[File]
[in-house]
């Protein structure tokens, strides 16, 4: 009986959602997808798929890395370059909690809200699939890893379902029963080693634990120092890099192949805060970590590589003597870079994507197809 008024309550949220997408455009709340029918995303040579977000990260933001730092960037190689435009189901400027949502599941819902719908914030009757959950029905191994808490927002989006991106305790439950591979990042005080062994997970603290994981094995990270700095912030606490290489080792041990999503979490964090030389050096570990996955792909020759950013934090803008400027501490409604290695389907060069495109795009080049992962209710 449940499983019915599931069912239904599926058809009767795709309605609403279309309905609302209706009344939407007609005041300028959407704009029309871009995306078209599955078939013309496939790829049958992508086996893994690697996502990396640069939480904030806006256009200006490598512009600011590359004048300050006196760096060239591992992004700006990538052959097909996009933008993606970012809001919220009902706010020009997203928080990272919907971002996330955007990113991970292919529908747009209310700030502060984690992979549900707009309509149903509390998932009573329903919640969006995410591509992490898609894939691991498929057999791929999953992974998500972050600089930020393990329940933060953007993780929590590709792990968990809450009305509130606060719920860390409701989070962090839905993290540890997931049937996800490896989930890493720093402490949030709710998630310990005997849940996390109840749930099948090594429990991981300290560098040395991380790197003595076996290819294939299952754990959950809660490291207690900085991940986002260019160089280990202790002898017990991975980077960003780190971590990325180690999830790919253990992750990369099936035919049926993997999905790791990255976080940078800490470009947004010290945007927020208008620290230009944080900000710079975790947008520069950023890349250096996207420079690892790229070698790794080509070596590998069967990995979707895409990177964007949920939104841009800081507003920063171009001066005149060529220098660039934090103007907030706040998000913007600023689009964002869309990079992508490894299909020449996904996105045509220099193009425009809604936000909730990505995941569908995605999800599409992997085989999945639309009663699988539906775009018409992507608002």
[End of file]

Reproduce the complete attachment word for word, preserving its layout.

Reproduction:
[in-house]
């Protein structure tokens, strides 16, 4: 009986959602997808798929890395370059909690809200699939890893379902029963080693634990120092890099192949805060970590590589003597870079994507197809 008024309550949220997408455009709340029918995303040579977000990260933001730092960037190689435009189901400027949502599941819902719908914030009757959950029905191994808490927002989006991106305790439950591979990042005080062994997970603290994981094995990270700095912030606490290489080792041990999503979490964090030389050096570990996955792909020759950013934090803008400027501490409604290695389907060069495109795009080049992962209710 449940499983019915599931069912239904599926058809009767795709309605609403279309309905609302209706009344939407007609005041300028959407704009029309871009995306078209599955078939013309496939790829049958992508086996893994690697996502990396640069939480904030806006256009200006490598512009600011590359004048300050006196760096060239591992992004700006990538052959097909996009933008993606970012809001919220009902706010020009997203928080990272919907971002996330955007990113991970292919529908747009209310700030502060984690992979549900707009309509149903509390998932009573329903919640969006995410591509992490898609894939691991498929057999791929999953992974998500972050600089930020393990329940933060953007993780929590590709792990968990809450009305509130606060719920860390409701989070962090839905993290540890997931049937996800490896989930890493720093402490949030709710998630310990005997849940996390109840749930099948090594429990991981300290560098040395991380790197003595076996290819294939299952754990959950809660490291207690900085991940986002260019160089280990202790002898017990991975980077960003780190971590990325180690999830790919253990992750990369099936035919049926993997999905790791990255976080940078800490470009947004010290945007927020208008620290230009944080900000710079975790947008520069950023890349250096996207420079690892790229070698790794080509070596590998069967990995979707895409990177964007949920939104841009800081507003920063171009001066005149060529220098660039934090103007907030706040998000913007600023689009964002869309990079992508490894299909020449996904996105045509220099193009425009809604936000909730990505995941569908995605999800599409992997085989999945639309009663699988539906775009018409992507608002």